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I need the viewport width for a page to be 950px in landscape and 630px in portrait. These pixel widths are unfortunately inflexible.

I'm adjusting the width of the DOM content based on orientation using CSS media queries.

I'm listening for orientation change events in JS to resize the viewport on orientation change.

Everything looks good on initial page load (portrait or landscape).

However, after an orientation change, Mobile Safari preserves the previous scale setting, instead of fitting the viewport to the screen. A double-tap or two straightens it out. But I need that to be automatic.

I've attached the source below, and uploaded it to a demo URL.

Below are screen captures taken after orientation changes: from landscape to portrait, and from portrait to landscape.

How can I force Safari to automatically set the viewport width to the screen width? Or am I going about this all wrong?

Changing the various scale settings in the viewport have not helped. Setting maximum-scale=1.0 or initial-scale=1.0 appears to override my width, setting width to device-width (i.e. 1024 or 768 on my iPad 2), leaving dead margin space. Setting minimum-scale=1.0 appears to do nothing.

From landscape to portrait

From portrait to landscape

<!DOCTYPE html>
      <title>iPad orientation</title>

      <meta name="viewport" content="user-scalable=yes">

      <script src="jquery-1.4.2.min.js" type="text/javascript"></script>

      <script type="text/javascript" charset="utf-8">;
        * update viewport width on orientation change
        function adapt_to_orientation() {
          // determine new screen_width
          var screen_width;
          if (window.orientation == 0 || window.orientation == 180) {
            // portrait
            screen_width = 630;
          } else if (window.orientation == 90 || window.orientation == -90) {
            // landscape
            screen_width = 950;

          // resize meta viewport
          $('meta[name=viewport]').attr('content', 'width='+screen_width);

        $(document).ready(function() {

          // bind to handler
          $('body').bind('orientationchange', adapt_to_orientation);

          // call now

      <style type="text/css" media="screen">
        body {
          margin: 0;
        #block {
          background-color: #333;
          color: #fff;
          font-size: 128px;

          /* landscape */
          width: 950px;
        #block .right {
          float: right
        @media only screen and (orientation:portrait) {
          #block {
            width: 630px;
      <div id="block">
        <div class="right">&rarr;</div>
        <div class="left">&larr;</div>
share|improve this question

OK, the answer lay in the *-scale attributes after all.

You can force a specific scale by setting both maximum-scale and minimum-scale to the same value. But you have to sacrifice user scaling by setting the meta tag to <meta name='viewport' content='user-scalable=no' />.

Note that the *-scale settings are relative to the device's screen dimensions—which vary from device to device. Fortunately you can look these up in the screen object in JS.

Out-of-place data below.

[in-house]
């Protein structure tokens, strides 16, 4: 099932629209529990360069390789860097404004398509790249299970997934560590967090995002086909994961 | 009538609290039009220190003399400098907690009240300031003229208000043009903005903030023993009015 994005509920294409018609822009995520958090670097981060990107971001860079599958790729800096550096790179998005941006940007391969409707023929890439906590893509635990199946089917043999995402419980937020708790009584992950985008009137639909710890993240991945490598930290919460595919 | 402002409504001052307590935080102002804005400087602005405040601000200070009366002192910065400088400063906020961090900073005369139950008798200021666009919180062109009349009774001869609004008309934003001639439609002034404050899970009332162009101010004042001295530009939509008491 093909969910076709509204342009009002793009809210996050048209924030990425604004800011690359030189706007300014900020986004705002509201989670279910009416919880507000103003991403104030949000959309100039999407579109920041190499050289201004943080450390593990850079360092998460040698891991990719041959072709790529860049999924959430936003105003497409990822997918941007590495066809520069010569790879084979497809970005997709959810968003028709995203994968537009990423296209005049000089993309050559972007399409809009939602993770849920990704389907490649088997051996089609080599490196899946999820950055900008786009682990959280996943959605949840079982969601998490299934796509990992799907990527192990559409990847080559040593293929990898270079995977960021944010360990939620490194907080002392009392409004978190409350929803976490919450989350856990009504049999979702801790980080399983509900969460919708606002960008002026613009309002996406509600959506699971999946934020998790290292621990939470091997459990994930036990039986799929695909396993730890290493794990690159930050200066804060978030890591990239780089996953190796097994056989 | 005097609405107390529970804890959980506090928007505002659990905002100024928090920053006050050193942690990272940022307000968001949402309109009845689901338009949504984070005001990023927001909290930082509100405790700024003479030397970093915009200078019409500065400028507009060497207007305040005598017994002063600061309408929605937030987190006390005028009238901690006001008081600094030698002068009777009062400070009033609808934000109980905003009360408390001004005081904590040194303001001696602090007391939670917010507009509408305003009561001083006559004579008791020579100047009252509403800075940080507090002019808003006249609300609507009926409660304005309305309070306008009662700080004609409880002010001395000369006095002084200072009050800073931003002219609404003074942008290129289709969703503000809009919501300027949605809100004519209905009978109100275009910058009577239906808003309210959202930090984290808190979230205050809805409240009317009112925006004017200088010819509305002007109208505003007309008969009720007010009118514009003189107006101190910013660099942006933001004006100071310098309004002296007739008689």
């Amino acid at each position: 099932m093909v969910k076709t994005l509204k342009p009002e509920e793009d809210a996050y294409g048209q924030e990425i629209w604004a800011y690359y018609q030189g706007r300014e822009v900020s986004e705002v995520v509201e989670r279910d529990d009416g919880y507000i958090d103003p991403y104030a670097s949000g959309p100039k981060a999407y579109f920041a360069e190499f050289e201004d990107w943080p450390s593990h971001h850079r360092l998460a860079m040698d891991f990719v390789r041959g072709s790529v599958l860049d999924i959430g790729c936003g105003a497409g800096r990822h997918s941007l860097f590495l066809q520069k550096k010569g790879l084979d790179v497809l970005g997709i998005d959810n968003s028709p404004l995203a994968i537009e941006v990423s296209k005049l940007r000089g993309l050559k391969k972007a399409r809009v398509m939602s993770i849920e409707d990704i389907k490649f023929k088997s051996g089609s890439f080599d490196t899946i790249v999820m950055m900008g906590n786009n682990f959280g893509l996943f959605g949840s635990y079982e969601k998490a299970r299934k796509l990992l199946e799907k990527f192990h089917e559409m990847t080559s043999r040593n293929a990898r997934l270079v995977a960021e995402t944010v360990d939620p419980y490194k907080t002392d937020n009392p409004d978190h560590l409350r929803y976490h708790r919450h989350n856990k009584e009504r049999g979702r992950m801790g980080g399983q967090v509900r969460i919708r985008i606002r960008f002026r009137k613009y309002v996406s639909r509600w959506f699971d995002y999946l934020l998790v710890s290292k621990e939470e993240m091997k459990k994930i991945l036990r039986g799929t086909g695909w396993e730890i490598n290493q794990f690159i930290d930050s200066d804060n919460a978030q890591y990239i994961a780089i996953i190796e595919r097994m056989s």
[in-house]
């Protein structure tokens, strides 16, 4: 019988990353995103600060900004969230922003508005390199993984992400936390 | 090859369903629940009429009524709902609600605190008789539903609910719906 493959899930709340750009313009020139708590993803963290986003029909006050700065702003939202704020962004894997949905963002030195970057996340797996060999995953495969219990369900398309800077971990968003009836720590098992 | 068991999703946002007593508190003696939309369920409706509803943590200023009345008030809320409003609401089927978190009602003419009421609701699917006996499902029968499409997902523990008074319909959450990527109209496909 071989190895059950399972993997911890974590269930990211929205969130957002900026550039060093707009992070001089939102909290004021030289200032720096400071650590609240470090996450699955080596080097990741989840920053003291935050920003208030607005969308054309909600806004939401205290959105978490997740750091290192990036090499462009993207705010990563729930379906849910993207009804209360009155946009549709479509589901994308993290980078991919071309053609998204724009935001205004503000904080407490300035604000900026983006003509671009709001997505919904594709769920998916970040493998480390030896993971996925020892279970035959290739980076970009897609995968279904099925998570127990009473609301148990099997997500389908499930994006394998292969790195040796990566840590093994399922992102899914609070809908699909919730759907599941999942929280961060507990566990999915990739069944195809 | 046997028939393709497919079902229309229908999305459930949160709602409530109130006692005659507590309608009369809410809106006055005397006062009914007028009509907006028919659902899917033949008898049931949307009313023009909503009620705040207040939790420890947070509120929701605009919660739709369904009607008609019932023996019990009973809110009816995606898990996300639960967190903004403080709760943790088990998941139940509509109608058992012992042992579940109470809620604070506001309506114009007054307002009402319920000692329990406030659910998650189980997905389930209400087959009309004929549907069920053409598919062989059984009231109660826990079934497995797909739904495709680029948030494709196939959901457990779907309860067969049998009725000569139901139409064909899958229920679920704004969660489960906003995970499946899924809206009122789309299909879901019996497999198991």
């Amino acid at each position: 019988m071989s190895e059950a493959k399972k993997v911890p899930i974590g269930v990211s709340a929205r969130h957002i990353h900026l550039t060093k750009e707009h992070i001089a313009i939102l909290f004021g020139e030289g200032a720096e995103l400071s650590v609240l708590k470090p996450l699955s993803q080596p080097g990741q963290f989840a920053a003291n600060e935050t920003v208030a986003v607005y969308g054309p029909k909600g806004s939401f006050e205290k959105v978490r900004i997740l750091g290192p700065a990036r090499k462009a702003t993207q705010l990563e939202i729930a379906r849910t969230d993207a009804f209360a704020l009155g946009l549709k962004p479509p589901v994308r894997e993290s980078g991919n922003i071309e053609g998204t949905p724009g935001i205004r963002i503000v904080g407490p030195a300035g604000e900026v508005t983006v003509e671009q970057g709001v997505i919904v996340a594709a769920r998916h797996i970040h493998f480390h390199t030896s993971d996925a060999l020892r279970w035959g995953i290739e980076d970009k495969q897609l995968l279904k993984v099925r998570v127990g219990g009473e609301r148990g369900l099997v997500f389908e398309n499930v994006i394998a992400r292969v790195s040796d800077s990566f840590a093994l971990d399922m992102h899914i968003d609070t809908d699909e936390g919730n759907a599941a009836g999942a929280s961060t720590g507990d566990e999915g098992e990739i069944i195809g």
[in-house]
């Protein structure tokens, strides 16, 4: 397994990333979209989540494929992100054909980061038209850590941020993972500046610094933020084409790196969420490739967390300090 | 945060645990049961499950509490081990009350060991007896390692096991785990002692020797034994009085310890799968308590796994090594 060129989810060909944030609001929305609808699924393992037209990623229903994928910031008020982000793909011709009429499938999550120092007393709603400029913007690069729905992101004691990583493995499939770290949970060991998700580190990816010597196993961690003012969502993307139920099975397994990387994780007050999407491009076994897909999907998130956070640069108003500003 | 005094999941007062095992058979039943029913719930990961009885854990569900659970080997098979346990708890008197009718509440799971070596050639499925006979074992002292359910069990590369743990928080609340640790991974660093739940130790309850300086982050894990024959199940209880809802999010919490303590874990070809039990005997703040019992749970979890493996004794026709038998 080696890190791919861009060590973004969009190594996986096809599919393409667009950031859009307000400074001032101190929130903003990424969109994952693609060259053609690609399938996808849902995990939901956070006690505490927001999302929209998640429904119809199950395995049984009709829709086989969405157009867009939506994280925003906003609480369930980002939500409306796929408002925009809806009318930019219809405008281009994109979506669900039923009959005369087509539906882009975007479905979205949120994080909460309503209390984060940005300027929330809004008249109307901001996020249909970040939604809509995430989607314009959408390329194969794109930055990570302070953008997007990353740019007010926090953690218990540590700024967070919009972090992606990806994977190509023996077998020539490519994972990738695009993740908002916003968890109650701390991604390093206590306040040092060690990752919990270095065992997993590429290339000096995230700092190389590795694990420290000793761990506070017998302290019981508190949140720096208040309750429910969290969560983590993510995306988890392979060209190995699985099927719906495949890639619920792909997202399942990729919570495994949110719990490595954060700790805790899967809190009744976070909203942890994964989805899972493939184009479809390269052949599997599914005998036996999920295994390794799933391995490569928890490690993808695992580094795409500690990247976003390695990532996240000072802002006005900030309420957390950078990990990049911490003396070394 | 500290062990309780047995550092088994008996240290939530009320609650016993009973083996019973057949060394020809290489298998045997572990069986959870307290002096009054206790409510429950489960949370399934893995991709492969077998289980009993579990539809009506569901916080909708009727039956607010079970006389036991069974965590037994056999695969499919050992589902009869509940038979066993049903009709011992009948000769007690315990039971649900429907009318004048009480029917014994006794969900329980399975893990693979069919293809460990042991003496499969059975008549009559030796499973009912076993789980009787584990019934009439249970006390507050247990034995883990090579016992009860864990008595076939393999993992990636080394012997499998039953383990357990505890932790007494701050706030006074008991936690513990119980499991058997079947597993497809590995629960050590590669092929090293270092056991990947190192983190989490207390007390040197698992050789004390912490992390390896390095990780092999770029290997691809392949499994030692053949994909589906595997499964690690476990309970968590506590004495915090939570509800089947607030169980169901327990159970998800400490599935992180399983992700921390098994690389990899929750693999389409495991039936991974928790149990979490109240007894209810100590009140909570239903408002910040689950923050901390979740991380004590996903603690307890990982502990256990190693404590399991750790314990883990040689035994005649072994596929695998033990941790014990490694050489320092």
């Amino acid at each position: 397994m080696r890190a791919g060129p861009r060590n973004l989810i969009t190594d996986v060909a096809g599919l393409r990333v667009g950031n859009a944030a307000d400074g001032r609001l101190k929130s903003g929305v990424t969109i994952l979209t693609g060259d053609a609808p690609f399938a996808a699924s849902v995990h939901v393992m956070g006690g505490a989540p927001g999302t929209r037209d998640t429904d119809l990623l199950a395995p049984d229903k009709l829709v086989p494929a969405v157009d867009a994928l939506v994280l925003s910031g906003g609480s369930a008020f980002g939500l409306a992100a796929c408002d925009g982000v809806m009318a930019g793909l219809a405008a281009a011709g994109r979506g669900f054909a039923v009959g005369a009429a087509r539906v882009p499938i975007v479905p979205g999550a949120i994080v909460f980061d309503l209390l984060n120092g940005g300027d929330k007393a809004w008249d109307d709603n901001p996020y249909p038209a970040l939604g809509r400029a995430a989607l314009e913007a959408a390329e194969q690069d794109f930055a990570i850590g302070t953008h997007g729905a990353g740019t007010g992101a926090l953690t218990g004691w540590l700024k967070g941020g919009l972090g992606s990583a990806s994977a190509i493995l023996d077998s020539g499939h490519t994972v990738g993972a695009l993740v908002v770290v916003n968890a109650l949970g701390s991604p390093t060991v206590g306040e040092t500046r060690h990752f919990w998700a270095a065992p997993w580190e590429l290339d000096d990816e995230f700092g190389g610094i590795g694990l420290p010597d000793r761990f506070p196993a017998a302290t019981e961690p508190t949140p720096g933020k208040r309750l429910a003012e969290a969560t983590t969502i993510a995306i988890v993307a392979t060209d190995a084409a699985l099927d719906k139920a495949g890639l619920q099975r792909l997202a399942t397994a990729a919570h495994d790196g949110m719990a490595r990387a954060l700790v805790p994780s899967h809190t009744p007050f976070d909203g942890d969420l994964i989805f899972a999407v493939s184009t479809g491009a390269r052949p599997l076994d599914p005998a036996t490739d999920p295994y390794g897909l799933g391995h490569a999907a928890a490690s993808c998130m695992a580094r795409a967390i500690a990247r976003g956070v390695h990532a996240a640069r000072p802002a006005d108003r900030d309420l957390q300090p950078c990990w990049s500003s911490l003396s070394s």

So, if your content width is under 980, your forced scale should be screen_dimension / content_width.

This updated version of my above JS has made orientation changes work smoothly. Tested on iPhone 4 and iPad 2.

    function adapt_to_orientation() {
      var content_width, screen_dimension;

      if (window.orientation == 0 || window.orientation == 180) {
        // portrait
        content_width = 630;
        screen_dimension = screen.width * 0.98; // fudge factor was necessary in my case
      } else if (window.orientation == 90 || window.orientation == -90) {
        // landscape
        content_width = 950;
        screen_dimension = screen.height;

      var viewport_scale = screen_dimension / content_width;

      // resize viewport
        'width=' + content_width + ',' +
        'minimum-scale=' + viewport_scale + ', maximum-scale=' + viewport_scale);
share|improve this answer
I too can confirm the above has wonderful results on an ipad (May 2013) – Richard May 2 '13 at 16:53
Obviously screws up the width on many other devices. So not really a good solution. But there is finally something to work with :-) – Maya Kathrine Andersen May 24 '13 at 16:28
+1 for the concept. Nice. – mattbontrager Jun 4 '13 at 0:06

I had this problem and wrote some JavaScript to fix it. I put it on Github here:


Here is the code for your convenience:

window.document.addEventListener('orientationchange', function() {
  var iOS = navigator.userAgent.match(/(iPad|iPhone|iPod)/g);
  var viewportmeta = document.querySelector('meta[name="viewport"]');
  if (iOS && viewportmeta) {
    if (viewportmeta.content.match(/width=device-width/)) {
      viewportmeta.content = viewportmeta.content.replace(/width=[^,]+/, 'width=1');
    viewportmeta.content = viewportmeta.content.replace(/width=[^,]+/, 'width=' + window.innerWidth);
  // If you want to hide the address bar on orientation change, uncomment the next line
  // window.scrollTo(0, 0);
}, false);
share|improve this answer

use the wisdom of this post and simply get the width and height of the container of your script (window width&height)... http://stackoverflow.com/a/9049670/818732

using this viewport: target-densitydpi=device-dpi, width=device-width, initial-scale=1, user-scalable=no solved my problems on android AND ios. Note that target-densitydpi will be flagged on ALL other devices but Android but won't do any harm. It'll make sure nothing is scaled automatically.

share|improve this answer

Had a similar problem with iOS, after some testing ended up with a solution you can find here

Reset Zoom on iOS after viewport width change

In my solution zoom is disabled but you can freely remove "user-scalable=no" to make it zoomable.

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